Redefining the 50 30 20 rule

Conceptualised by Elizabeth Warren in her book ‘All Your Worth: The Ultimate Lifetime Money Plan’, the 50:30:20 is a universally acknowledged financial rule.

Here’s a quick refresher in case you needed one –
50% of your after-tax income should be attributed to your necessities such as rent, electricity, water and phone bills.
30% of your after-tax income should be directed towards things you want like travel, OTT subscription, shopping, dining and other leisure activities.
The remaining 20% should go towards savings, investments, paying off debt (if any!), and your emergency fund.


While globally this guideline is quite readily accepted and followed by most people. However, the guideline needs to be shape-shifted in various forms to adapt to people’s unique living situations in different countries. For example, many young people in India don’t have hardcore expenses like rent or bills if they’re living with their folks. And in some cases, individuals who have low income might need to direct more than 50% of their income to necessities.

We decided to explore a couple of permutations and combinations of the golden 50:30:20 rule to explore this further:


Numerous young Indian millennials are living with their parents whilst drawing a salary. In such cases, a whole lot of necessary expenses are cut down such as rent, utility bills etc. This often allows individuals to contribute a smaller sum to household expenses and save more than 40% of their income. If you fall under this category, a 30:30:40 ratio would be something that works for you.[/vc_column_text]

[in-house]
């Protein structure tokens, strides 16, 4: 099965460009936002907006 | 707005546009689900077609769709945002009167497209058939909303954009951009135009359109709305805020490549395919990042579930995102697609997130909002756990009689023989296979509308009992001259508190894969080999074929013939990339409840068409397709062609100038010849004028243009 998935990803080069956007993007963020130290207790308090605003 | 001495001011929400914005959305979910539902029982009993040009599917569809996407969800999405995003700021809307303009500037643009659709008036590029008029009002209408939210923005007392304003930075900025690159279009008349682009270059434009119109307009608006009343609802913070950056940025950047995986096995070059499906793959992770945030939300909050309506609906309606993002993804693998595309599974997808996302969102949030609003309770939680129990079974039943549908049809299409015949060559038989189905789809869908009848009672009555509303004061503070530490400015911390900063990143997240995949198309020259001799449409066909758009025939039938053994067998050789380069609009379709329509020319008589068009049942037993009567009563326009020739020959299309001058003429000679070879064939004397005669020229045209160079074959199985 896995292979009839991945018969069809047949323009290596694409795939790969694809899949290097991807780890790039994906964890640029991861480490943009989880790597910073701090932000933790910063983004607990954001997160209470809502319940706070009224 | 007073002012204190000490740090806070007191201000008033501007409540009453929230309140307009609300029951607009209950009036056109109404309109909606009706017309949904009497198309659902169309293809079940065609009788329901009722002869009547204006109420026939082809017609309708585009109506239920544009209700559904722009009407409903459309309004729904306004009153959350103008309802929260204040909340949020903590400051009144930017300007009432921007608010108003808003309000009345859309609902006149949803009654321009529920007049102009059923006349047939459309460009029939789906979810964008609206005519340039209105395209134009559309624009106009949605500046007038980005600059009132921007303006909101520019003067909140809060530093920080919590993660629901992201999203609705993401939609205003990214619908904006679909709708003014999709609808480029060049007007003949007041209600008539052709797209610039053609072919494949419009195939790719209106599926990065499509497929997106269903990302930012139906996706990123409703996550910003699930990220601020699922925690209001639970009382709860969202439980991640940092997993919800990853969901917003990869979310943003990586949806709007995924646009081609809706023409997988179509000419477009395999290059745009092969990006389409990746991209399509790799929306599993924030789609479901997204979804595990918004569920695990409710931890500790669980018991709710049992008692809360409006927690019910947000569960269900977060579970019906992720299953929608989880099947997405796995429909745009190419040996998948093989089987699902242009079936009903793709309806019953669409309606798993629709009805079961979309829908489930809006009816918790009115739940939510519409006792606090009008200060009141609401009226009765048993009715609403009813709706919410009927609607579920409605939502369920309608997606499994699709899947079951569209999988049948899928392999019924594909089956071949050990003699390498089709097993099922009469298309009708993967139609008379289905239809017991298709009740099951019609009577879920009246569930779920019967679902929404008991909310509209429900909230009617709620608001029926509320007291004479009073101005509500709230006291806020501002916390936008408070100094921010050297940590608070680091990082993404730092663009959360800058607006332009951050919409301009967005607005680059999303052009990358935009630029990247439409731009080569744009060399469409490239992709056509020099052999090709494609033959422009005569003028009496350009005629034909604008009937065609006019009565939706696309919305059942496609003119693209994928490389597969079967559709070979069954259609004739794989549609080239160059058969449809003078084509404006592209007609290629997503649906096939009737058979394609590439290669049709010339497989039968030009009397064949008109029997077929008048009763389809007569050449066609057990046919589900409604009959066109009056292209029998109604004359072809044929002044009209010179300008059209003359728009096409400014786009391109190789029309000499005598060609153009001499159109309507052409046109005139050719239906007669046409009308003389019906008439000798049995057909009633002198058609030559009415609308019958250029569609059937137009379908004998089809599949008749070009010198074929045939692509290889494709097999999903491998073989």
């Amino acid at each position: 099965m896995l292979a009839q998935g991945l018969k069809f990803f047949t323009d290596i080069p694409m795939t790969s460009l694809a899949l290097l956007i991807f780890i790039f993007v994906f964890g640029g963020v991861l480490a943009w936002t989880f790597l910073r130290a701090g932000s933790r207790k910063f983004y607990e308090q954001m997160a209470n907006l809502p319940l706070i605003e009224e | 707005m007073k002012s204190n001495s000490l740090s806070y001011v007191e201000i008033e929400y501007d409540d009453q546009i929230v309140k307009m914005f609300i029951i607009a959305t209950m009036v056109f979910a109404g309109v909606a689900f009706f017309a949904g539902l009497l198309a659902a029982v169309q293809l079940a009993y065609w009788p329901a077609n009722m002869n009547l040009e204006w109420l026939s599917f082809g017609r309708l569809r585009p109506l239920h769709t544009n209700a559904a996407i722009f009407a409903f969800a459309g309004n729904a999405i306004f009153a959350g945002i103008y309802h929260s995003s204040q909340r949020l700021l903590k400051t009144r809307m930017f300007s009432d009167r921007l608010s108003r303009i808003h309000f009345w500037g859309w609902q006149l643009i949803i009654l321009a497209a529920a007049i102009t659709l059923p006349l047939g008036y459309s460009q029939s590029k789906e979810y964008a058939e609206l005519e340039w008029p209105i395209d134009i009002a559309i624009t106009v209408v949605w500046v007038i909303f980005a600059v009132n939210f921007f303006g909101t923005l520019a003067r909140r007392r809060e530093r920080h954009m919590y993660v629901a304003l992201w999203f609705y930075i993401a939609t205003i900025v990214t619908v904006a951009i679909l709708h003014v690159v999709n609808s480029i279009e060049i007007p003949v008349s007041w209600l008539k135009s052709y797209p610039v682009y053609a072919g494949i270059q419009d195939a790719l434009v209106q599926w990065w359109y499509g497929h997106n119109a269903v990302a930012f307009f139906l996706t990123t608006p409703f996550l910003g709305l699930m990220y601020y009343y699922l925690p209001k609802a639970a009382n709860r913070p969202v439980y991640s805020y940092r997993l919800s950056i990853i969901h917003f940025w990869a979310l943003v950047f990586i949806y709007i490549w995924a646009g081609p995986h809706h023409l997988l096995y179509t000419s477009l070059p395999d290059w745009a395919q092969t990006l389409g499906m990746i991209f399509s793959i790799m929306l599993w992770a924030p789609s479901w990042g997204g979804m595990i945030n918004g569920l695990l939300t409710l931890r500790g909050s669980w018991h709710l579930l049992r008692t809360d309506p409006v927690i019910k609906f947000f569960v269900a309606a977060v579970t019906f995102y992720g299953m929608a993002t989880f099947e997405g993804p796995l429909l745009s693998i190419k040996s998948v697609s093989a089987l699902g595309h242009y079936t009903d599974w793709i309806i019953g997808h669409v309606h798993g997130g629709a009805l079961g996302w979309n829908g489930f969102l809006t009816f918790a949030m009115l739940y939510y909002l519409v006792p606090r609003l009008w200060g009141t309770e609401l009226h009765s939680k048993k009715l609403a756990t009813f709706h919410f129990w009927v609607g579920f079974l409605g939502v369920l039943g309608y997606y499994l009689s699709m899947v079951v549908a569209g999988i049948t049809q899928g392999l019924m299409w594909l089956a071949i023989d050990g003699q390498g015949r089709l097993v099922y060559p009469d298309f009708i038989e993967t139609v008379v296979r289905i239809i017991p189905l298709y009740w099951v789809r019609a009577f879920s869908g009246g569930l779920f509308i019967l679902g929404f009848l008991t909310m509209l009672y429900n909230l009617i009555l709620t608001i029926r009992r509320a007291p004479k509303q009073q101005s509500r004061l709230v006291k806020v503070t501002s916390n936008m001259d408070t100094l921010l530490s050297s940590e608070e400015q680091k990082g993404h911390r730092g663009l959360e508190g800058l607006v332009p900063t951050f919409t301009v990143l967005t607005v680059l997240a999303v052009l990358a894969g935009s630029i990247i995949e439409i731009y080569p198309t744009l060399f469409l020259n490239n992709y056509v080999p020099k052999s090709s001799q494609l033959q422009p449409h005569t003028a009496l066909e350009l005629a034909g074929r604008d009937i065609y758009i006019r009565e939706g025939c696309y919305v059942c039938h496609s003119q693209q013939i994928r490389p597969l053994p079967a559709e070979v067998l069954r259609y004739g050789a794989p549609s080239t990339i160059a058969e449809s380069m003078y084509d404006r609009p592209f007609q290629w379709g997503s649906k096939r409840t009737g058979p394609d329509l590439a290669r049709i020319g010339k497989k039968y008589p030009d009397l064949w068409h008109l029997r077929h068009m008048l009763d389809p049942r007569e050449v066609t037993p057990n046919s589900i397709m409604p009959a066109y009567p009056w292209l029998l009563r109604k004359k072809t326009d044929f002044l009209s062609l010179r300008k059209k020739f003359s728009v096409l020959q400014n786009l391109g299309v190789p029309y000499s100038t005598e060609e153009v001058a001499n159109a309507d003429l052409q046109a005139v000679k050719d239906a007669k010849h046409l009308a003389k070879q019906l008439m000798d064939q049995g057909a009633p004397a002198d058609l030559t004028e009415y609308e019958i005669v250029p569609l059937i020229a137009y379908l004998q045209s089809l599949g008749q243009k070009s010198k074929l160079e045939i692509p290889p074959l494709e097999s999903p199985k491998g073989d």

30%: Household expenses and essentials

 30%: Wants such as travel, OTT subscriptions, gifts, shopping, home decor, dinner & drinks

 40%: Here is your chance to save/invest more!


Okay, let’s be real, living in some major cities in India can get crazily expensive. And sometimes 50% for your necessities simply does not make the cut. So twisting the 50:30:20 rule, in this case, requires some planning around the lifestyle you want to choose. This particular permutation would require a bit of sacrifice from your end on the fun stuff.

60%: Household expenses and necessities

 20%: Be very picky here and choose stuff that really makes you happy – don’t feel guilty about borrowing your friend’s Netflix password, pre-drinking at home before you go out, and cooking at home more (it’s also healthier!)

20%: Savings, investments, building an emergency fund.


While these are just combinations we have been thinking about, there are several unexplored blends. What is your version of the 50:30:20 rule? Do leave us your comments. Lastly, no matter what guideline you follow, we suggest keeping- ing ~20% of your after-tax income aside for savings and investment for sure.

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